Jews have never bought into post-ethnic, post-identity ethos so in vogue in today’s discourse. We’ve always believed it was good that people were different, that we could learn from each other precisely because we were not the same. Jean Jacques Rousseau wrote in Émile, more than a century before Theodor Herzl began his campaign for a Jewish State, “I will never believe that I have heard what it is that the Jews have to say until they have a state of their own.” Well, now we have that state. Our responsibility, I think, is to make sure that we’re speaking not only about borders and security, but about the very ideas that lie at the core of Israel, and that hopefully, the world will come to understand that it needs to hear.

Check back on Friday for Daniel Gordis's final post for the Visiting Scribe.

The Nation-State

Monday, August 20, 2012 | Permalink
Daniel Gordis, recipient of the National Jewish Book Award and Senior Vice President and the Koret Distinguished Fellow at the Shalem Center in Jerusalem, discusses his forthcoming book The Promise of Israel: Why Its Seemingly Greatest Weakness Is Actually Its Greatest Strength in his contributions to the Jewish Book Council and MyJewishLearning shared blogging project this week.

People sometimes ask: What would you like your book to accomplish? In this case, my answer is easy: I would be thrilled if The Promise of Israel changed the conversation that we’re having about Zionism.

The Promise of Israel makes an audacious and seemingly odd claim. It suggests that what now divides Israel and the international community is an idea: the idea of the ethnic nation-state— a country created around a shared cultural heritage. Yes, it is true that the Israelis and the Palestinians are still tragically locked in an intractable and painful conflict; but that, I believe, is not the primary reason for Israel’s unprecedented fall from international grace.

Israel is marginalized and reviled because of a battle over the idea of the nation-state. Israel, the quintessential modern example of the ethnic nation-state, came on the scene just as most of the Western world had decided that the time had come to be rid of the nation-state. Today, Europe’s elites wish to move in one direction, while Israel suggests that humanity should be doing precisely the opposite. The conflict in the Middle East is about borders and statehood, but the conflict about the Middle East is over universalism versus particularism, over competing conceptions of how human beings ought to organize themselves.

So I decided that what we really need to be speaking about is how the conflict over the nation-state developed, how Israel got caught in it, and, most importantly, to demonstrate that a world bereft of the idea that Israel represents would be an impoverished one. Yes, I knew it would sound hyperbolic, but I wanted to argue that what is at stake in the current battle over Israel’s legitimacy is not simply the idea on which Israel is based, but, quite possibly, human freedom as we know it.

The very notion that the future of human freedom might depend on a small country like Israel is very counter-intuitive, to put it mildly. The very idea sounds crazy, I know. But that’s the conversation I wanted to get started. Imagine a world in which Jews, when talking about Israel, focused not on borders and checkpoints, occupation and conflict, but about the idea that the Jewish state is critical not just for Jews, but for freedom-loving people everywhere. It would be a new conversation, a new Zionist discourse. We need that, desperately. If The Promise of Israel contributes to that conversation in even a small way, I’ll be very gratified.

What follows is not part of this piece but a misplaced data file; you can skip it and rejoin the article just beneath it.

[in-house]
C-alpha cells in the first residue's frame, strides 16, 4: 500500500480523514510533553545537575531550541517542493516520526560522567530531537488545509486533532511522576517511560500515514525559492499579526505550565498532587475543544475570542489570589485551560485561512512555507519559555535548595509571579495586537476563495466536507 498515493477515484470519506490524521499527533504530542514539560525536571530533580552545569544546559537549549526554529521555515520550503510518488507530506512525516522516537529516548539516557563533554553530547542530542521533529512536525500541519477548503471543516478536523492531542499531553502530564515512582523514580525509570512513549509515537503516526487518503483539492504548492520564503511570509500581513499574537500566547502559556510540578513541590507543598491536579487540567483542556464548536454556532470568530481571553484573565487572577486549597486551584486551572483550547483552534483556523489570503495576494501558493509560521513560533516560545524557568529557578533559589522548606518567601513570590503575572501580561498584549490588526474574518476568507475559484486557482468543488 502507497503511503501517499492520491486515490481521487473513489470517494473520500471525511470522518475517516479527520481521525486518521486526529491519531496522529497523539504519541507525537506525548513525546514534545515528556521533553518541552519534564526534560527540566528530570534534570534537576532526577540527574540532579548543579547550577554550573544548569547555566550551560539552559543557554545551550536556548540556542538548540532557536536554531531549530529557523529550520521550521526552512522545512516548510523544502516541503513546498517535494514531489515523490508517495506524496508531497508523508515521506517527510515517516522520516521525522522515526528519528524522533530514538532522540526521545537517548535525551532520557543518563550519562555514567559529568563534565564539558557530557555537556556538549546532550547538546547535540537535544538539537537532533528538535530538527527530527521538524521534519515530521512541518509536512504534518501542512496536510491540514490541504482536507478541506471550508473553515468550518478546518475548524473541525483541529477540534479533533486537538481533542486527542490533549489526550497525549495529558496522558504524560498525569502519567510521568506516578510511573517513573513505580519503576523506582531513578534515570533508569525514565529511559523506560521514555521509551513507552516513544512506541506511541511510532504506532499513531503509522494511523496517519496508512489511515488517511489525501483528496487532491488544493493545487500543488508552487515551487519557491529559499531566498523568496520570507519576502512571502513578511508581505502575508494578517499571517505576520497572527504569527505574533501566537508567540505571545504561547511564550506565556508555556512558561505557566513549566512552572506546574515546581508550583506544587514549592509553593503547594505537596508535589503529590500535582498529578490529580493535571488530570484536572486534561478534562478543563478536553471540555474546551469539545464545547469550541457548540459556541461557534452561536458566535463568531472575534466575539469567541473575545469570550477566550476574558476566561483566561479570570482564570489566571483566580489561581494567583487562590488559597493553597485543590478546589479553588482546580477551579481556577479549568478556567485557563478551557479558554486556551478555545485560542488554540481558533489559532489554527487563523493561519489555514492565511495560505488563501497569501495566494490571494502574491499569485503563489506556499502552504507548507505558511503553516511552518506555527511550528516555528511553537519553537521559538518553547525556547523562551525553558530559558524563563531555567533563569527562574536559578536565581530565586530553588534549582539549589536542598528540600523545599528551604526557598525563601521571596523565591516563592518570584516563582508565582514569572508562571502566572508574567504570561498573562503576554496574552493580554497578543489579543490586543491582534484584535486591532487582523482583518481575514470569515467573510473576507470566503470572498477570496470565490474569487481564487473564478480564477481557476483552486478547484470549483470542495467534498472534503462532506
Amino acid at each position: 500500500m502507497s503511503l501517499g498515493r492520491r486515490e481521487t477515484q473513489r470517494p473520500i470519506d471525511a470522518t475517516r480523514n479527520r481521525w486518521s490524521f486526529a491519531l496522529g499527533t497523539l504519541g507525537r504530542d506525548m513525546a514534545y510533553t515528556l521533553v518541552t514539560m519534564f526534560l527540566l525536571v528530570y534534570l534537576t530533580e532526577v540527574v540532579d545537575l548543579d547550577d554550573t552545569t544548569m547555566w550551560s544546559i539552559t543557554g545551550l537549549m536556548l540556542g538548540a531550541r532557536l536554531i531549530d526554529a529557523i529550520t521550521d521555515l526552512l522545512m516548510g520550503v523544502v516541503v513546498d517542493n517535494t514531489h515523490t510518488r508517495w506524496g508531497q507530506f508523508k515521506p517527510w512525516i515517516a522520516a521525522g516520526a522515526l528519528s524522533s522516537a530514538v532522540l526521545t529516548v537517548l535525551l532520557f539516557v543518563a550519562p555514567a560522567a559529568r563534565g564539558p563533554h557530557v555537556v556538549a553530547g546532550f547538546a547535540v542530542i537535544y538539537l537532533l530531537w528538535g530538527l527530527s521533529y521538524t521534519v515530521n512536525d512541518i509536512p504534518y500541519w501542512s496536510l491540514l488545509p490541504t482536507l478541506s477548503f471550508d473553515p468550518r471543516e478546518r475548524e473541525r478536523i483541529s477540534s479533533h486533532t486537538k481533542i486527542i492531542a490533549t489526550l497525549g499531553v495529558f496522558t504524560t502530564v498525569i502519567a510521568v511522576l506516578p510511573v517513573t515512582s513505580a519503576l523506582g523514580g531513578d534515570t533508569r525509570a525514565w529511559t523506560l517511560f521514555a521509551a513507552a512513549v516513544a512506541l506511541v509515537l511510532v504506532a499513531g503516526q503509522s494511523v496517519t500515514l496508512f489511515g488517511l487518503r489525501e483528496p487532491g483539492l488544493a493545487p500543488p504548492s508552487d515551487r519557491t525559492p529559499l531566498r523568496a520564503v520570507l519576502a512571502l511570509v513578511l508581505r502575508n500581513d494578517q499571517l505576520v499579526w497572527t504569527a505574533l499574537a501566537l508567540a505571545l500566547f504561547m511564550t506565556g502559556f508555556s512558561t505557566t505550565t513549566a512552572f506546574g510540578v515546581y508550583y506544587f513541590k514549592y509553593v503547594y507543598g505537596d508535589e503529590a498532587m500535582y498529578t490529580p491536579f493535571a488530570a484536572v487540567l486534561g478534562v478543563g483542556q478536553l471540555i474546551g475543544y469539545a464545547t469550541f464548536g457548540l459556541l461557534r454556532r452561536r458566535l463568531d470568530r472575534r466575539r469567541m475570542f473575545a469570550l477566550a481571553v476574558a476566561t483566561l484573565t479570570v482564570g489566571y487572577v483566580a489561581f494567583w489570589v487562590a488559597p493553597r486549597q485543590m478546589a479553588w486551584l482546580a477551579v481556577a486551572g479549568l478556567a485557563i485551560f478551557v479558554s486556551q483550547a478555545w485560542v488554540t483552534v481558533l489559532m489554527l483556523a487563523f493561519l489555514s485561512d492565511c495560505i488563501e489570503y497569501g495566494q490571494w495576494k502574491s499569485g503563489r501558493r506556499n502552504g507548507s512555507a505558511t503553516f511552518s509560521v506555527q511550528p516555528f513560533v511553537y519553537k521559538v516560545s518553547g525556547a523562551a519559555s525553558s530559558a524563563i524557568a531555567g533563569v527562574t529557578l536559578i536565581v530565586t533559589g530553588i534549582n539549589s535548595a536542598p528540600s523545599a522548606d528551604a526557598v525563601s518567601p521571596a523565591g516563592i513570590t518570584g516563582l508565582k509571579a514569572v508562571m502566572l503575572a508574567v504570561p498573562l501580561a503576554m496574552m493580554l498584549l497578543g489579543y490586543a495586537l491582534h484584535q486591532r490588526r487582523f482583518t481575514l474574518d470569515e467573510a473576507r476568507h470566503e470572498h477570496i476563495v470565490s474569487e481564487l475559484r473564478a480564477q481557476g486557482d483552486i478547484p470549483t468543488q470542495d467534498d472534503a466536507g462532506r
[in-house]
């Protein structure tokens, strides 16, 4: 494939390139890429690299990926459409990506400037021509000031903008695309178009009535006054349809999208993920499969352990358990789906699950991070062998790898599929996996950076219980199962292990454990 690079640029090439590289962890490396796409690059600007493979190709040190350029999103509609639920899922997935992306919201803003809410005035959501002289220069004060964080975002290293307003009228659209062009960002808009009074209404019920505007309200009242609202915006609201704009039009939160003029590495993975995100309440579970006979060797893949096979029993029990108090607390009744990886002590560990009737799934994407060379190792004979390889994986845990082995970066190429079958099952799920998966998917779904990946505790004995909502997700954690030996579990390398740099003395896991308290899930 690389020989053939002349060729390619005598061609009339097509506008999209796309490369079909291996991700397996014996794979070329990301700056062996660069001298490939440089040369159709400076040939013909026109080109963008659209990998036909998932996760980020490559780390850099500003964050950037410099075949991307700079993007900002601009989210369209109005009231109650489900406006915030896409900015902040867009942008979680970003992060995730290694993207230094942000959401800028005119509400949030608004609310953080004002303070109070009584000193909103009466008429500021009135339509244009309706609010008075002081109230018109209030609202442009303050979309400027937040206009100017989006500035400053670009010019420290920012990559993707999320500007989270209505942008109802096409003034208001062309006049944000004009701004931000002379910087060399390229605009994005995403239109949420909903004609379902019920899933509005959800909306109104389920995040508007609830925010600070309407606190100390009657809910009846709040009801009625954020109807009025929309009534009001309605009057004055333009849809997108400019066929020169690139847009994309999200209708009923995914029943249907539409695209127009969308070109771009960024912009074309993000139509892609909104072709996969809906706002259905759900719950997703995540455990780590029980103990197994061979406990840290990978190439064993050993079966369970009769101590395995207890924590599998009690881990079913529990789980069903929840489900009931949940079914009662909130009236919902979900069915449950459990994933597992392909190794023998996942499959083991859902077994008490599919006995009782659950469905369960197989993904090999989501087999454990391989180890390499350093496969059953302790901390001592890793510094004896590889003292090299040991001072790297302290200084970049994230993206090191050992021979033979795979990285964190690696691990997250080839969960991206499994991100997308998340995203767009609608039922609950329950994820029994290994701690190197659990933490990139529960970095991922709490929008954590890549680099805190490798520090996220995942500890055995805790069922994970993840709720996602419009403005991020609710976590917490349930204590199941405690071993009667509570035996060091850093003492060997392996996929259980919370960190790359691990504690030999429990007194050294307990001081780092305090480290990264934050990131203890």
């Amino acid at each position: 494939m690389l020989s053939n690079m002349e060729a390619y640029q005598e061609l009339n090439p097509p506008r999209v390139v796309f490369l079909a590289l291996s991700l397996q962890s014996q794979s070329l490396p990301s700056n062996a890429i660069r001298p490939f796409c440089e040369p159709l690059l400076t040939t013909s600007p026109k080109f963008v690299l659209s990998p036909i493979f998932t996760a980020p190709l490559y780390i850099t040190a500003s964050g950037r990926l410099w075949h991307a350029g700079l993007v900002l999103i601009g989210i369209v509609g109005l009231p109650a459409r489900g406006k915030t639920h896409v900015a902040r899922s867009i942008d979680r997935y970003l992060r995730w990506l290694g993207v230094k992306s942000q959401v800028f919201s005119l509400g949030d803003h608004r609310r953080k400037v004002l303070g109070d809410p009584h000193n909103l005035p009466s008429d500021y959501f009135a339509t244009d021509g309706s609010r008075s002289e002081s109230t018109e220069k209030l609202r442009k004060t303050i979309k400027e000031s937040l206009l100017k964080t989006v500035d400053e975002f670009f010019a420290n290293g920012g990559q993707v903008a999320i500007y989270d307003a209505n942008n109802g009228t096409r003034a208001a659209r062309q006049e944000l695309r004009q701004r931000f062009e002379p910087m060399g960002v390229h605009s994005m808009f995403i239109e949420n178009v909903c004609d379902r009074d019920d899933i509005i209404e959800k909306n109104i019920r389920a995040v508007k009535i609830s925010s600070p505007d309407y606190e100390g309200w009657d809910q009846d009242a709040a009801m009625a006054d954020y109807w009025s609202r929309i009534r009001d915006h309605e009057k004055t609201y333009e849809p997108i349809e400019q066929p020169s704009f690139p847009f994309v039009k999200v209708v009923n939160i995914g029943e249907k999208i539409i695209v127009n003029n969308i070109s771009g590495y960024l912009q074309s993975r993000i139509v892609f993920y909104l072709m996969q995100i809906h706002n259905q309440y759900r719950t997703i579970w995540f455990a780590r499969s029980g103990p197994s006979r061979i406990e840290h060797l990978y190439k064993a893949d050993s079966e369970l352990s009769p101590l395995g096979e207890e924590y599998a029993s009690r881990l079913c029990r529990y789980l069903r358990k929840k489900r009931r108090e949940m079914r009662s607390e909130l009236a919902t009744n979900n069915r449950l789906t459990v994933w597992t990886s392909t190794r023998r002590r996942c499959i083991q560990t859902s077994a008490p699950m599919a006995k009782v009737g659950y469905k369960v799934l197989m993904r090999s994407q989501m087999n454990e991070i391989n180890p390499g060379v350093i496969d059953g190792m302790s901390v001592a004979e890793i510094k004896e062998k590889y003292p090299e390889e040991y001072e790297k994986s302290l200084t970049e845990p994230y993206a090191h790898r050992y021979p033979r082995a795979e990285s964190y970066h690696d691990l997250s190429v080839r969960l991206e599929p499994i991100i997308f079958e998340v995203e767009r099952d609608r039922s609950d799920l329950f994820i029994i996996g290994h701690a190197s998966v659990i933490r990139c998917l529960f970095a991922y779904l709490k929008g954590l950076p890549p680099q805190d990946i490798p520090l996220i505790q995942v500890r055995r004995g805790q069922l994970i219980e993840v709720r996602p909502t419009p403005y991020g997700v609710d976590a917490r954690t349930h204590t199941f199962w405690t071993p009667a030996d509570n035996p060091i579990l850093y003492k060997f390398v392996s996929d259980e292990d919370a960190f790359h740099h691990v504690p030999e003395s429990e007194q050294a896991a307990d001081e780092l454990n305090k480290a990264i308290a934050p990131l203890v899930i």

Check back on Wednesday for Daniel Gordis's next post for the Visiting Scribe.

JBC Bookshelf: From B(ible) to Z(oo)

Thursday, May 17, 2012 | Permalink
Posted by Naomi Firestone-Teeter

JBC-land is buzzing from all of the new authors and books coming out this year. We have over 250 authors signed up to tour through the Jewish Book Network, which means our offices are jammed with books we're eager to read (Network authors--can't wait to meet you in June!).  The full-list of authors will be made public in August, but in the meantime look for the Jewish Book Network badge when browsing through our new reviews.  On another note, in the coming weeks be on the lookout for an announcement about a new book club initiative launching in August. We're really excited about it and think you will be too. 

Finally, with Shavuot around the corner, it's a good time to check out our Shavuot reading list. Find it here. Now, onto the shelf...

The Guttenberg Bible: A Memoir, Steve Guttenberg (May 2012, Thomas Dunne Books)
You had us at Three Men and a Baby...

Edouard Vuillard: A Painter and His Muses, 1890-1940, Stephen Brown and Richard R. Brettell (May 2012, Yale University Press)
New Yorkers: Check out The Jewish Museum's Edouard Vuillard exhibition running from May 4-September 23

Doreen Carvajal's search to recover her Catholic family's hidden Sephardic roots 

The Promise of Israel: Why Its Seemingly Greatest Weakness Is Actually Its Greatest Strength, Daniel Gordis (August 2012, Wiley)
Read reviews of Daniel Gordis's books on the JBC website

One Last Thing Before I Go, Jonathan Tropper (August 2012, Dutton)
Our Book Cover of the Week this week

Zoo Time: A Novel, Howard Jacobson (October 2012, Bloomsbury USA)
Read reviews of Howard Jacobson's books on the JBC website




Daniel Gordis on “The Other Existential Threat”

Friday, October 08, 2010 | Permalink

Posted by Naomi Firestone-Teeter

2009 National Jewish Book Award winner Daniel Gordis (Saving Israel: How the Jewish People Can Win a War That May Never End) graces the cover of Commentary this month. His article, “The Other Existential Threat” deals with deals with Iran’s bomb, Israel’s soul and the future of the Jews. The piece is open for the public to read (thank Commentary!) and can be found here.